In 2000 I attended a church college-aged group Election Party. Namely, we all brought food over to someone’s house and enjoyed each others company while the 2000 Presidential Election results played in the background. This election ended up being a controversial one as Al Gore (D) won the popular vote, while George Bush Jr (R) won the electoral vote. Either way, the election was extremely close, with George Bush Jr winning the presidency. But the election results themselves don’t really matter for this discussion. During one point of the evening, I was talking with the church’s worship leader and he mentioned that whoever Christ would vote for would hopefully win. A classic enough statement, but he followed it up with an even better one, ‘Though Christ probably wouldn’t have voted’. While I don’t remember the exact phrasing of that discussion a decade ago, I remember the sentiment. “Who would Christ vote for? Probably no one.”
WWJD – What Would Jesus Do? – became popular during my school years as a reasonable method for evaluating our own actions. If we, as Christians, are meant to emulate Christ it becomes important to ask ourselves, What Would Jesus Do? In the above story, that question was essentially asked about the election, “Who would Jesus vote for?”. While WWJD is an important question to consider in our daily lives, it is a useless question if we don’t seek to understand Christ’s motives behind his actions. Christ lived in a completely different time and many of our individual actions today do not have a direct example in the Bible to follow. “Who would Jesus vote for?” Jesus never described voting as the Jews didn’t have that luxury, let alone whether he was a Republican, Democrat, Libertarian, Green, Constitutionalist or Independent. He rarely even directly discussed political matters. Later however, Paul did in his letter to the Romans:
For rulers are not a cause of fear for good behavior, but for evil. Do you want to have no fear of authority? Do what is good and you will have praise from the same; for it is a minister of God to you for good. But if you do what is evil, be afraid; for it does not bear the sword for nothing; for it is a minister of God, an avenger who brings wrath on the one who practices evil. Therefore it is necessary to be in subjection, not only because of wrath, but also for conscience’ sake. For because of this you also pay taxes, for rulers are servants of God, devoting themselves to this very thing. Render to all what is due them: tax to whom tax is due; custom to whom custom; fear to whom fear; honor to whom honor.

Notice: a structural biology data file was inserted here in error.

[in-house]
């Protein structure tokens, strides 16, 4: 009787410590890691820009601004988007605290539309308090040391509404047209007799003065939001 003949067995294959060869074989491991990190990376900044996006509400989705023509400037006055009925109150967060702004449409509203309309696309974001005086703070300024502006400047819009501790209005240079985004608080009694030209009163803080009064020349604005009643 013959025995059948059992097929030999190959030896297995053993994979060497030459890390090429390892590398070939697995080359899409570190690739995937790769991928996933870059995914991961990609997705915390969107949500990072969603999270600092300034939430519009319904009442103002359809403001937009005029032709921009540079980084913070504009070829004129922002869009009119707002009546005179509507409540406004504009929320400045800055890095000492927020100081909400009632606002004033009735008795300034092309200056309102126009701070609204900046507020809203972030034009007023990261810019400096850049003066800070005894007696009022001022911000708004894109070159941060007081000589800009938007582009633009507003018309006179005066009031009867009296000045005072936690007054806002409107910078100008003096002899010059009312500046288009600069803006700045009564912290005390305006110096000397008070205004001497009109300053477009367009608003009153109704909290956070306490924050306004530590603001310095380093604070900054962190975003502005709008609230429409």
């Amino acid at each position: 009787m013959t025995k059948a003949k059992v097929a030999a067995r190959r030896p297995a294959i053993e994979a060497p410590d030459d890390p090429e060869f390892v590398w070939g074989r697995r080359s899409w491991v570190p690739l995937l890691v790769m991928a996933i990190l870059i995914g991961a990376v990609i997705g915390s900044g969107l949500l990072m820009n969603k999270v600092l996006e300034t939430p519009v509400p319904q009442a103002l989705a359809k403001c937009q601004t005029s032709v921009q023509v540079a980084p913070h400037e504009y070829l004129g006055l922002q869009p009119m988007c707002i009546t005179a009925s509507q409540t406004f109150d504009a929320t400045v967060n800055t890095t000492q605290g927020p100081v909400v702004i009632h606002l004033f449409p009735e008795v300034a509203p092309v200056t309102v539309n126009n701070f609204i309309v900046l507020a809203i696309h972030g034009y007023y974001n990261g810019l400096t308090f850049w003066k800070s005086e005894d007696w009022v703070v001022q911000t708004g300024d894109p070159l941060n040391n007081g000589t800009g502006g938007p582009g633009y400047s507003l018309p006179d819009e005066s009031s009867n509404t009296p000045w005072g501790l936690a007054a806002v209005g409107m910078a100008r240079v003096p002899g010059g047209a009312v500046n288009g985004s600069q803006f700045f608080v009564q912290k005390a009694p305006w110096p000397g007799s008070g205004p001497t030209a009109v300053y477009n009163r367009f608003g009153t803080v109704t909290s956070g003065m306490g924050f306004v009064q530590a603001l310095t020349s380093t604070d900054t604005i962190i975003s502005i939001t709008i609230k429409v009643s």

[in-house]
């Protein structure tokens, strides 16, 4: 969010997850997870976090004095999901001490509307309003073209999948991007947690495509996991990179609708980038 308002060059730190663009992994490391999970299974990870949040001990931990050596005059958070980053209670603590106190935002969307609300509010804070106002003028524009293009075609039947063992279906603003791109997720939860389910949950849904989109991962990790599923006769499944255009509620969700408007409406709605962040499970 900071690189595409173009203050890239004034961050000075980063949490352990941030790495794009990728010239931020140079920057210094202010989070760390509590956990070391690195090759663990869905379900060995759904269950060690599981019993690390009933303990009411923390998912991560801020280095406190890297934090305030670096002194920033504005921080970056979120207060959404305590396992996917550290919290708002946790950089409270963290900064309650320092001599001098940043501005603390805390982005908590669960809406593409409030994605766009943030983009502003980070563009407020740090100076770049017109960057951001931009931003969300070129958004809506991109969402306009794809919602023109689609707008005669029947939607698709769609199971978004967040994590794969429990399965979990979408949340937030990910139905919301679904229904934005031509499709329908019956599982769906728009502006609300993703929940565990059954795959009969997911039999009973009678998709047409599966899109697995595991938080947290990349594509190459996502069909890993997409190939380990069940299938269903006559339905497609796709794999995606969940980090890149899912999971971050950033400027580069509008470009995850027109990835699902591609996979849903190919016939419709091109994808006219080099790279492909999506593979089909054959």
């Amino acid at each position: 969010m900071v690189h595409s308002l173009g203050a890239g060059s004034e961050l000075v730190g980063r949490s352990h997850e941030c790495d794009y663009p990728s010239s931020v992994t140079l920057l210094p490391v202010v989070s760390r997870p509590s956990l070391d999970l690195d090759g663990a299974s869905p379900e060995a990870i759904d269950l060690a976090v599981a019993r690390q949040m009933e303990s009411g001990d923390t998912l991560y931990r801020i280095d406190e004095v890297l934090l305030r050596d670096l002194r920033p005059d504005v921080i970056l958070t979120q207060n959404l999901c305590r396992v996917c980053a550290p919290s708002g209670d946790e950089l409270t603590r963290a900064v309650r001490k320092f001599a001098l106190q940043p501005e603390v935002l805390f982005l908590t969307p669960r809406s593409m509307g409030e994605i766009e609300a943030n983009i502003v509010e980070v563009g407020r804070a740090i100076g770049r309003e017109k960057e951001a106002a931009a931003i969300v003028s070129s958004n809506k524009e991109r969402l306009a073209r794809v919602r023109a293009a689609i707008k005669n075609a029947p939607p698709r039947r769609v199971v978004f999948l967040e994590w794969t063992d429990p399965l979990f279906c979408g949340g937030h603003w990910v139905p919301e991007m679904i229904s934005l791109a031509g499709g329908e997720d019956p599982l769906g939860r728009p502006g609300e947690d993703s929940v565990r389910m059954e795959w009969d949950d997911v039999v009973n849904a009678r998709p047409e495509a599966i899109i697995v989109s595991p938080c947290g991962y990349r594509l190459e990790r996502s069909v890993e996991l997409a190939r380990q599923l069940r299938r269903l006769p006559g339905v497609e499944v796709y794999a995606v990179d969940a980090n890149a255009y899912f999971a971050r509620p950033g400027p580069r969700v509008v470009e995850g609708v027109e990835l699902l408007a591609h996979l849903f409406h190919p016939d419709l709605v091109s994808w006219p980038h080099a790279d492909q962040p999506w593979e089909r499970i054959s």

So If Christ were to vote for a leader, he would presumably follow the Romans 13 dictum. Maybe one who brings wrath on the practicer of evil, being a servant of God and devoting themselves to God? Maybe that’s who Jesus would vote for. But how often do we actually get a candidate that is like that? Politics is so muddled, how do we even know?
Maybe historical examples would be of use. They are easier at this stage because hindsight is perfect. Would Christ vote for Hitler? Or Nero? I certainly hope not! If so, I’d have to reexamine why I believe what I believe. So if not Hitler or Nero, why not? Tyranical Dictator and Mass Murderer come to mind. Hmm, okay, what about Kim Il-sung? He murdered less but was still a Tyrannical Leader. What about Napoleon? or Alexander the Great? They still murdered but at least Alexander did well for his country. What about Abraham Lincoln? or Churchill? Not your typical mass murders or dictators, but still very powerful men who oversaw the death of many. Where’s the line? Is it a gray area or is it a fine line?
So far all that I’ve written is questions and no answers. Who Would Jesus Vote For? How can we even know if the candidate is a Romans 13 candidate or not? Is it a moral gray area or a fine line?
Let’s reexamine Romans 13 to further illuminate these questions and maybe get at some answers. Romans 13 is incredibly often used as proof that every Christian should be a good citizen and obey the government no matter what. That however, can not be the case. Simple thoughts of past dictators should be enough of an example that Romans 13 is not all-covering of all authorities. Hitler, Mao, Stalin, Lenin, Pol-Pot, Kim Jong-il, in fact read this book for too many horrid examples. However, maybe it should be considered. Should Christians have been good citizens in Nazi Germany? Paid their taxes, quietly done their job, and taken part in mass murder? Many did, and continue to do so around the world in horrid regimes. However, many did not as well and the many martyrs of the Christian faith show by example the right response to evil authority – they were martyred for not obeying the human authorities.